“Brutal Eritrean Regime Spurs Risky Exodus, U.N. Says”
The Wall Street Journal, June 9, 2015, p.A6
“Some 5,000 Eritreans embark each month on a treacherous exodus from their Horn of Africa homeland, the United Nations said, driven out by ‘gross human-rights violations’ by their government that amount to ‘crimes against humanity.’ In a 500-page report released on Monday, the U.N. Office of the High Commissioner for Human Rights described a secretive Eritrean government it says terrorizes its citizens through mass surveillance, forced disappearances, torture and more ‘systematic, widespread…human-rights abuses.’ … Eritreans were the second-largest group of migrants to reach the European Union countries in 2014, after Syrians, according to the EU’s border agency. Those numbers of Eritreans tripled from the year before, to 34,500 from 11,300. … Their nation of 6.3 million has been in turmoil for more than 50 years. President Isaias Afwerki took office in 1993 after leading a protracted fight for independence from Ethiopia. The U.N. report said Mr. Afwerki’s militaristic tendencies have given rise to persistent extrajudicial killings, disappearances, torture, arbitrary arrest and detention, and forced national service. The most basic rights are restricted in Eritrea, including the freedom of movement inside the country, the U.N. said, citing the testimony of hundreds of anonymous witnesses. Eritreans also can’t leave their country without a state-sanctioned exit visa that is hard to come by, the report said. For those who do manage to leave, the report said, espionage extends beyond Eritrea’s borders to the diaspora in Europe and the U.S. It also described monitoring and checks on Internet use inside the country. Forced conscription is another common means of controlling youths and exploiting their free labor, the report found. ‘Forced labor is so prevalent in Eritrea that all sectors of the economy rely on it and all Eritreans are likely to be subject to it at one point in their lives,’ it said.”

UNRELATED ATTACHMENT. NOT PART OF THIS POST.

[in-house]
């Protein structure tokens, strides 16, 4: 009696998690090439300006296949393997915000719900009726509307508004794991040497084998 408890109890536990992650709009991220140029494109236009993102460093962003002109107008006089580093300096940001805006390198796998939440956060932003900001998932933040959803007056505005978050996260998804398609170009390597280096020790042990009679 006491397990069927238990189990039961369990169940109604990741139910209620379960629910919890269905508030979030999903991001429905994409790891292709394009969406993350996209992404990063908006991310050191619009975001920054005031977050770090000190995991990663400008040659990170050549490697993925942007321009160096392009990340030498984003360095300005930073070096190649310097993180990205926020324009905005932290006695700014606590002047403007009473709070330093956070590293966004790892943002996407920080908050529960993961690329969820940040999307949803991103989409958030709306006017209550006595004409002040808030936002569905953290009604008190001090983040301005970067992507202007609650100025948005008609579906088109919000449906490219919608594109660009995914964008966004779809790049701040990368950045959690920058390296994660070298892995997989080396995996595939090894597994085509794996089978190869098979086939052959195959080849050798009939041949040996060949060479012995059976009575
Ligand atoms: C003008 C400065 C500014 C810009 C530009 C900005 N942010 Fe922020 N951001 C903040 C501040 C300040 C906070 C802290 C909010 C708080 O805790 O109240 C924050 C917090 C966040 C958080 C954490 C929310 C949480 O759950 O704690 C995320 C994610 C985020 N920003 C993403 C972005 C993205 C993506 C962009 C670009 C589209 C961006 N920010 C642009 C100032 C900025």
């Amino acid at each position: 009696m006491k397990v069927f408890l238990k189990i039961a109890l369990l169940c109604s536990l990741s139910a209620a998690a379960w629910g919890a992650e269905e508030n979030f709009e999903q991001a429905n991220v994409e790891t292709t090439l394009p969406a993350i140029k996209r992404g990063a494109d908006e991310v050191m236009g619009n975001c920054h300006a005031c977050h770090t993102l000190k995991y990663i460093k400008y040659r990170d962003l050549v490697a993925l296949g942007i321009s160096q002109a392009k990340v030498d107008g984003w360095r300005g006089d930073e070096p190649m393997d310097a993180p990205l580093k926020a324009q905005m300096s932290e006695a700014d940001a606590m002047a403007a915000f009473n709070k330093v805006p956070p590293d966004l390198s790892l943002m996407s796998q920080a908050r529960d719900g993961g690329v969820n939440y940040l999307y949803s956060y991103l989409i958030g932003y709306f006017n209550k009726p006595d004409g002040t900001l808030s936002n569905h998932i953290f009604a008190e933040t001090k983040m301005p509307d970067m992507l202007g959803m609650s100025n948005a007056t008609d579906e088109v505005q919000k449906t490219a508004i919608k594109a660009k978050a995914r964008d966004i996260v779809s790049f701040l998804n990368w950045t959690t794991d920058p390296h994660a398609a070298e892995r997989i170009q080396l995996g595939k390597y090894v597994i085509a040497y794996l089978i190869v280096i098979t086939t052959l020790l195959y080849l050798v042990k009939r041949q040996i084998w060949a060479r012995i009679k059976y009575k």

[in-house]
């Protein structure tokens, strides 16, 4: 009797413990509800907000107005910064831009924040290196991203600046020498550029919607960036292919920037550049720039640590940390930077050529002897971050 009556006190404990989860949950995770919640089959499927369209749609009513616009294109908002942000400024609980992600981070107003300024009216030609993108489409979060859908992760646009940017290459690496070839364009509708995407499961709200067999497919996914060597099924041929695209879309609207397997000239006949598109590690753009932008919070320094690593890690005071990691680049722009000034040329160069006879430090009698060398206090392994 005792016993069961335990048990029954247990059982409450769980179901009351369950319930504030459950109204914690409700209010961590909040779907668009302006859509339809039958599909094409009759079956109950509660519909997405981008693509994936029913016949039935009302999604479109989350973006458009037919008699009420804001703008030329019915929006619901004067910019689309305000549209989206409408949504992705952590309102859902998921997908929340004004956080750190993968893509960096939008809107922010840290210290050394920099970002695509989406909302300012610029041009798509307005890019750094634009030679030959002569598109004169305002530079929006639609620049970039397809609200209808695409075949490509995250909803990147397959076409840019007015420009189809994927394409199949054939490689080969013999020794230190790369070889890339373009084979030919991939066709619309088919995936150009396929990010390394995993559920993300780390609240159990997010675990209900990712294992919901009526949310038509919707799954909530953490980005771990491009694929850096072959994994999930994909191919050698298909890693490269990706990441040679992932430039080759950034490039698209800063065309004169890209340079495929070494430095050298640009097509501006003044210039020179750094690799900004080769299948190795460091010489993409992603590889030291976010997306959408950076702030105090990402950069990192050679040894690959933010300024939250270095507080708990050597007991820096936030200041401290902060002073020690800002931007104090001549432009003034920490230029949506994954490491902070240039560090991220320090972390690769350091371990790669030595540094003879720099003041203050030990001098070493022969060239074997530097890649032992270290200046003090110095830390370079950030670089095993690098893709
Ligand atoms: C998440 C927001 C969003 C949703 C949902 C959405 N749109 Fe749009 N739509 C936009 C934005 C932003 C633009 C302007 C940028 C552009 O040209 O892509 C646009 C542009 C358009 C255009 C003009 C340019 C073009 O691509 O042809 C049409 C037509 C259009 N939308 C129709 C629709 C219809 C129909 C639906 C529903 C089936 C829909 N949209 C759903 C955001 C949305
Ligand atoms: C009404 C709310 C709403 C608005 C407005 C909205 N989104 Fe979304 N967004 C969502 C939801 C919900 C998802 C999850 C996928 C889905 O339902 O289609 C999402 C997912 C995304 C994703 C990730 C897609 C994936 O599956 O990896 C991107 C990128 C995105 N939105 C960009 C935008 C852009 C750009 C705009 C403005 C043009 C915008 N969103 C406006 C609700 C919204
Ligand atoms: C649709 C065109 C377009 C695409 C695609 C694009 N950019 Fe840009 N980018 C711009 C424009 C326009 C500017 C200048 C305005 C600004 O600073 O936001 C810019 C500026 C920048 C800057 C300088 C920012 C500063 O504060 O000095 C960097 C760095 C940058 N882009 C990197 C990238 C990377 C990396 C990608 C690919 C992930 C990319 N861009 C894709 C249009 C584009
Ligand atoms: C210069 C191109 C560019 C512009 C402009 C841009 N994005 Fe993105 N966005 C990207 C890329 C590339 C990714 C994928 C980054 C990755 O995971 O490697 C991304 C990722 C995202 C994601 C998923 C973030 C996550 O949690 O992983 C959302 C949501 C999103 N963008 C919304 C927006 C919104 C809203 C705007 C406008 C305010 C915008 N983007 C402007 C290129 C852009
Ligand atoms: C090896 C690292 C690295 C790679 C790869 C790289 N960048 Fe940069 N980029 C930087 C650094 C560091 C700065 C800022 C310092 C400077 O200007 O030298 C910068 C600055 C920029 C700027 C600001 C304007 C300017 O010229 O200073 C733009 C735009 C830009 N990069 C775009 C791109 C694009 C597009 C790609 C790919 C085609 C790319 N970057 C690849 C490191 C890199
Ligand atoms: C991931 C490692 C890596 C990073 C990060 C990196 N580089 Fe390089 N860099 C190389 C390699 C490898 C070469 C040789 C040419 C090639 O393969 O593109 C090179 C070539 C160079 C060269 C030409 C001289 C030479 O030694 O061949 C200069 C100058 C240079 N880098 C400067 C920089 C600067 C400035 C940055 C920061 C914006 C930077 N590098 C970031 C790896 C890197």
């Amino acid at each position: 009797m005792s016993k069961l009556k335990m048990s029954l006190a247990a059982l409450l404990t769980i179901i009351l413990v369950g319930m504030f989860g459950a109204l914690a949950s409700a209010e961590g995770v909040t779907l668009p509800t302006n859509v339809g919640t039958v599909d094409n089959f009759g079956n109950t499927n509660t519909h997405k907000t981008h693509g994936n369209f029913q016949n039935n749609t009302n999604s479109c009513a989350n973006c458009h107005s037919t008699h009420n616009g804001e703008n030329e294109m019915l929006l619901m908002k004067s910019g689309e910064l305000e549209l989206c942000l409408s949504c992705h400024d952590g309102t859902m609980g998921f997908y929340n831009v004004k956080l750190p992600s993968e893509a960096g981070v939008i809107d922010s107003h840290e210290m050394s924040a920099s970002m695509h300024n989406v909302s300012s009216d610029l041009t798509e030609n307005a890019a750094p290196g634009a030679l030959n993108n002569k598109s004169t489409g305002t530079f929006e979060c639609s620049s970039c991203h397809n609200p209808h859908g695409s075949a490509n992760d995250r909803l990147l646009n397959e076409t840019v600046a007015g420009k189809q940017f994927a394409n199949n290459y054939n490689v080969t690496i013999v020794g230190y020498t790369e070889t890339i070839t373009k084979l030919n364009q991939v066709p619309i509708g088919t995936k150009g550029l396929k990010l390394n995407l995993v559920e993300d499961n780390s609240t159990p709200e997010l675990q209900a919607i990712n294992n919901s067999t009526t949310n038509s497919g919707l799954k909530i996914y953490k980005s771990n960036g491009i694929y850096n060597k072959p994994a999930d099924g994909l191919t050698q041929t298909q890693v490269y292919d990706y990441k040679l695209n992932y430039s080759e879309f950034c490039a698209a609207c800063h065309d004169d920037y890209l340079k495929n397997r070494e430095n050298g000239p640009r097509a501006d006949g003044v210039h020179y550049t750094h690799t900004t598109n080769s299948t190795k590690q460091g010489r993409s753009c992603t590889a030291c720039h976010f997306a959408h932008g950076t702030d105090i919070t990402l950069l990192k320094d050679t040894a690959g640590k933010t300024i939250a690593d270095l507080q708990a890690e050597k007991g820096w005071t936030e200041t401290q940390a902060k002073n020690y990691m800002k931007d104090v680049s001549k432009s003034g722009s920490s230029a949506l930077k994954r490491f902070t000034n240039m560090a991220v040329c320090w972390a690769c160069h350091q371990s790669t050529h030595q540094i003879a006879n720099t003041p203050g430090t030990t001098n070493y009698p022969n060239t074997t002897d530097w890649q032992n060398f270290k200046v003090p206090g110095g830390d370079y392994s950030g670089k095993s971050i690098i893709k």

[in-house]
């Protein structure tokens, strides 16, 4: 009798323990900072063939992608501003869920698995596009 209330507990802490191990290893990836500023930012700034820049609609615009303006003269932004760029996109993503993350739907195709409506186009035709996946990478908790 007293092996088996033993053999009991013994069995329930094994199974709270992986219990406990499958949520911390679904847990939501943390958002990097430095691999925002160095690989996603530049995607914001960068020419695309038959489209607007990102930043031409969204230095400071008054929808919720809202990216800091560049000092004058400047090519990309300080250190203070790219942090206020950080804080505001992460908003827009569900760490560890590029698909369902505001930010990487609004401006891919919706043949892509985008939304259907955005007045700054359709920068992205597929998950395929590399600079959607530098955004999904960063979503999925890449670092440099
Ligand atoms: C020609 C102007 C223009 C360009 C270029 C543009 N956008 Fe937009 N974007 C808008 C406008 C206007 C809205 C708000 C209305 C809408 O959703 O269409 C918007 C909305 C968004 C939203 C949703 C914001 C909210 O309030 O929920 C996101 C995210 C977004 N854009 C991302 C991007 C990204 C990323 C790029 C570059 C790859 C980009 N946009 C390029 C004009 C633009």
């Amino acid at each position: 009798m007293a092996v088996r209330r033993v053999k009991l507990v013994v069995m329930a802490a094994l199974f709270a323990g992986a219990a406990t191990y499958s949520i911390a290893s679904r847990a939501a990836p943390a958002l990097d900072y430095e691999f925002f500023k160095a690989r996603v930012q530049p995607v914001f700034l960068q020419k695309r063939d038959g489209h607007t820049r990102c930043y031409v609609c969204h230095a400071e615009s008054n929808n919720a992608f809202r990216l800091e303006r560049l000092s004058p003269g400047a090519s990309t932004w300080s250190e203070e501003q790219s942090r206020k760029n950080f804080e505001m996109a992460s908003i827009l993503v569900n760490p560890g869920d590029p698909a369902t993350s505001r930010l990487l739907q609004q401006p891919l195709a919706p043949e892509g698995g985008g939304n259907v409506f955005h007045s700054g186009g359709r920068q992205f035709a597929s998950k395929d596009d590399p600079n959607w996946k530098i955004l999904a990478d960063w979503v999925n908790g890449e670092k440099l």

Quickie analysis: Despite the optimism that followed independence, Eritrea has become the North Korea of Africa.